|WikiProject Plants||(Rated C-class, Mid-importance)|
I have doubt about the conservation status of the Lebanon Cedar. Could someone verify it? 500LL 08:51, May 29, 2005 (UTC)
- Verified. Local populations in the Lebanon are vulnerable, but the species as a whole is secure (extensive forests in the Taurus Mts of Turkey) - MPF 23:04, 5 August 2005 (UTC)
The trees are in threat due to global warming: http://greenprophet.com/2008/08/07/1409/cedars-of-lebanon-climate-change/
-  lists it as a distinct species. The books on my shelf say it is a distinct species. Is there any other authority being used to denote it to be a subspecies of libani? Imc 17:54, 21 December 2006 (UTC)
- Found at least one refence, Vidakovic, who considers it a subspecies. In any case, it seems to be distinct enough in common use to merit its own article, so I've created Atlas Cedar. Imc 18:20, 21 December 2006 (UTC)
King Solomon & the Cedars of Lebanon... in the Bible.
I don't know if the Sacred Text of Christianity means anything on a nuetral site like this, but the Cedars were extremely prized and highly valued in Ancient Isreal and other Middle Eastern civilizations, according to Genesis and 1 Kings.
Among the specifications of Noah's Ark, it said "gopher wood" in King James, and it could easily be assumed that the Cedars were also used, considering they still serve as excellent lumber.
If King Solomon has any notablility, 1 Kings also says that, quote:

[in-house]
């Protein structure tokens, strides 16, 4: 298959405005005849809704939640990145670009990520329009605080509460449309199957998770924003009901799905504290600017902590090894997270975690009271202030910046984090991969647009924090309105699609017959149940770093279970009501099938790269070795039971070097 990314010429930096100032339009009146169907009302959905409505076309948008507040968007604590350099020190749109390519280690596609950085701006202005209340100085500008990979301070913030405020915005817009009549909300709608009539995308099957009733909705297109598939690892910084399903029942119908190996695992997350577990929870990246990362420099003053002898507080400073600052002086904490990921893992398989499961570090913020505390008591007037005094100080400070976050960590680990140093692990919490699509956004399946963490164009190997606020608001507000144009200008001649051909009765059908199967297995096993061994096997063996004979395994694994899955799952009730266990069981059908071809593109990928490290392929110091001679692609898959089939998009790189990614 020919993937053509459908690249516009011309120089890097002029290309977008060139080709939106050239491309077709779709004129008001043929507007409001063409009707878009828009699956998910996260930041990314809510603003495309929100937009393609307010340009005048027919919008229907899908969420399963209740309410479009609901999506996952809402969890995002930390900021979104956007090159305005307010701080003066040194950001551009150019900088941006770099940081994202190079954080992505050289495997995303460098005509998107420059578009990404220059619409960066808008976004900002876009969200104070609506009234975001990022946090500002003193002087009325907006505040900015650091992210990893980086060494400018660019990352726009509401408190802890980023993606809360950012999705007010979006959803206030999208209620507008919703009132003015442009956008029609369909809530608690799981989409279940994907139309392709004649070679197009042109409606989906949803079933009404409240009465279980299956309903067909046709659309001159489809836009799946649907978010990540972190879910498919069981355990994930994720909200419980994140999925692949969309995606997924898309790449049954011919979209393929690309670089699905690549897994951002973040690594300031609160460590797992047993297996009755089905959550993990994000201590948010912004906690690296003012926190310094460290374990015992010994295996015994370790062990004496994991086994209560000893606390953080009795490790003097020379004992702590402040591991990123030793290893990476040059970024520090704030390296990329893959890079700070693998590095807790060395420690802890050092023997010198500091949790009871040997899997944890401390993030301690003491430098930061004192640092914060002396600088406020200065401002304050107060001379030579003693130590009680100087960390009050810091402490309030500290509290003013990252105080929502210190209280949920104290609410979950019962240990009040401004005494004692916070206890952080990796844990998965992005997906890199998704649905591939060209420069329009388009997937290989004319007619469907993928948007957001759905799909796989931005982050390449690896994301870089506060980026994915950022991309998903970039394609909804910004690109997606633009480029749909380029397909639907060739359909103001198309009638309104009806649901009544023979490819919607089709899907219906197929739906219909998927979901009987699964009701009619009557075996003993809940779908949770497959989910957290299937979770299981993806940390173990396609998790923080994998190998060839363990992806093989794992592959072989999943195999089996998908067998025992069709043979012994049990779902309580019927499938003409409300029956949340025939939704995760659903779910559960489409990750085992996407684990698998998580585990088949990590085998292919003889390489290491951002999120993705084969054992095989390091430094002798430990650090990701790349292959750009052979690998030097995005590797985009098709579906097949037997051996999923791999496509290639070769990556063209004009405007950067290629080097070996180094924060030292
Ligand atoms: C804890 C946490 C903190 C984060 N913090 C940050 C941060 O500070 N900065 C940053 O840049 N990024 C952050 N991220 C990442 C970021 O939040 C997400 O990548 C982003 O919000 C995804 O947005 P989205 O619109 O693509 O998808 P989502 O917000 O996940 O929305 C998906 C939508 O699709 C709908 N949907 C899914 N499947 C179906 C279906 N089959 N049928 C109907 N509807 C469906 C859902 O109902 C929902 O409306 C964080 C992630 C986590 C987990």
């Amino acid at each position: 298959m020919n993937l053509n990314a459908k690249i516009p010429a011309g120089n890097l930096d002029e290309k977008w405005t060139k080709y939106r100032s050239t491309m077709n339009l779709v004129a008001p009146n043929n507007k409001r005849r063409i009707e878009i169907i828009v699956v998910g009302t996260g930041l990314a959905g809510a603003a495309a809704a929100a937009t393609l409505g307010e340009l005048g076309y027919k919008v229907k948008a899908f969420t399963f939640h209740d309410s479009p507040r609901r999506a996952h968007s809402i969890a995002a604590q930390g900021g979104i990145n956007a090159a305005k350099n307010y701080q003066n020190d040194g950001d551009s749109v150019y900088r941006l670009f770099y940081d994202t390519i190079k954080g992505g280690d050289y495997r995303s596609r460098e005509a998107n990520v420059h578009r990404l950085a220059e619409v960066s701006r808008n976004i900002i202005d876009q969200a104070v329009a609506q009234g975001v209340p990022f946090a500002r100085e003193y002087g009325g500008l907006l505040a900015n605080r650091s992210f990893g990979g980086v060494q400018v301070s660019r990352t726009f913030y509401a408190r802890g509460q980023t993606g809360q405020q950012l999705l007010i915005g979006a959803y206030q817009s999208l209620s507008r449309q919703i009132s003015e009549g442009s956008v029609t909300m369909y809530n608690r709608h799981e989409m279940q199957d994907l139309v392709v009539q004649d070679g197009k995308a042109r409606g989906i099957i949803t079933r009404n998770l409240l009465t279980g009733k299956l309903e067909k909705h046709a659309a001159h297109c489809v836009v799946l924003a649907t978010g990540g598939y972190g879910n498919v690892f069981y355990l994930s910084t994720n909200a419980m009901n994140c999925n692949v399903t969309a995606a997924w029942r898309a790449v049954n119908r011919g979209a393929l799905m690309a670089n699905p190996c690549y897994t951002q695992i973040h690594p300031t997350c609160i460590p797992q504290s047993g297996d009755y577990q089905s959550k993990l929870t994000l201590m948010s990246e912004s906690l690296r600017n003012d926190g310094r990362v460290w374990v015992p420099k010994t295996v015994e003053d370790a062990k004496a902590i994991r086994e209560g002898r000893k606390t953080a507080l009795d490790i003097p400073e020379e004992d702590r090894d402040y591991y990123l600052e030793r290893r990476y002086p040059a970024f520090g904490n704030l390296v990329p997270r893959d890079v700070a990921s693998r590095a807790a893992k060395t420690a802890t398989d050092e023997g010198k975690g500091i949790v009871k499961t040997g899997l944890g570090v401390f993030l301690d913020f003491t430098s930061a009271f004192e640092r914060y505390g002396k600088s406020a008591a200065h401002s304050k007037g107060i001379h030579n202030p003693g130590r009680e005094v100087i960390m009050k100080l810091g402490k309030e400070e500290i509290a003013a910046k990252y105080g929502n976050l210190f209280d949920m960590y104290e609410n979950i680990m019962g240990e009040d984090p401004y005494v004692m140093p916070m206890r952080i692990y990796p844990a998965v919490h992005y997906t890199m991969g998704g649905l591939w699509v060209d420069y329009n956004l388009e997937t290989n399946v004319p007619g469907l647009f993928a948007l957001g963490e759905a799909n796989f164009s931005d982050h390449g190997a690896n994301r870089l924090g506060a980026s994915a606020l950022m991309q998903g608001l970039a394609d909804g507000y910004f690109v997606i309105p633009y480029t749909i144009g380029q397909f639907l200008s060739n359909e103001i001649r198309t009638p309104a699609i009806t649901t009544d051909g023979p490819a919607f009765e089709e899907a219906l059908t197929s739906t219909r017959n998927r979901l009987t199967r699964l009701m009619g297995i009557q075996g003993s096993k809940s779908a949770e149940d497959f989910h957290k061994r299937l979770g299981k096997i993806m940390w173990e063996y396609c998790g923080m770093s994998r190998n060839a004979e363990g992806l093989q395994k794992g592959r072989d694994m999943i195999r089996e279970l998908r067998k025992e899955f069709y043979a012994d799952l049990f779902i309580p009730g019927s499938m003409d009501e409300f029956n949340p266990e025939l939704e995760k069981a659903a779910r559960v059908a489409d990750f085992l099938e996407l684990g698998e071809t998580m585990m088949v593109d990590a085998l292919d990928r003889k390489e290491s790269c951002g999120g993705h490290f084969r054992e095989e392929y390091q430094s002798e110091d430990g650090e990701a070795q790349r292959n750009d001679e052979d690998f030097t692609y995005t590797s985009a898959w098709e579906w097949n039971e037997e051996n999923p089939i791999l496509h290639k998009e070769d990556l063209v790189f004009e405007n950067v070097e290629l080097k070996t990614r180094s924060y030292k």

"...and cedar as plentiful as sycamore-fig trees in the foothills."
- -The Bible, NIV, 1 Kings 10:27, excerpt.
It probably means nothing around here, but it is pretty interesting to note.
Solomon also had another palace in the "Forest of Lebanon", 1 Kings 10:21, excerpt.
The trees were very valuable. In fact they still are, but millinieums of use make them kind of rare.
You know, it's rather sad, in my opinion, that the Bible isn't taken seriously as a history text, merely because it mentions God. God is the point of the Bible, but the Book has serious history in it as well.
I choose to believe in the Christ part, but historians could learn a bit from it, whether they believe or not.
TurtleShroom! :) †Jesus Loves You and Died for you!† 21:19, 4 January 2009 (UTC)
The contents indicate that the Lebanese Cedar can drop heavy branches without warning. Below I have included a reference. http://www.nzherald.co.nz/nz/news/article.cfm?c_id=1&objectid=10836557
I'm not computer literate enough to add to the entry but perhaps some other reader could do so if it is considered appropriate.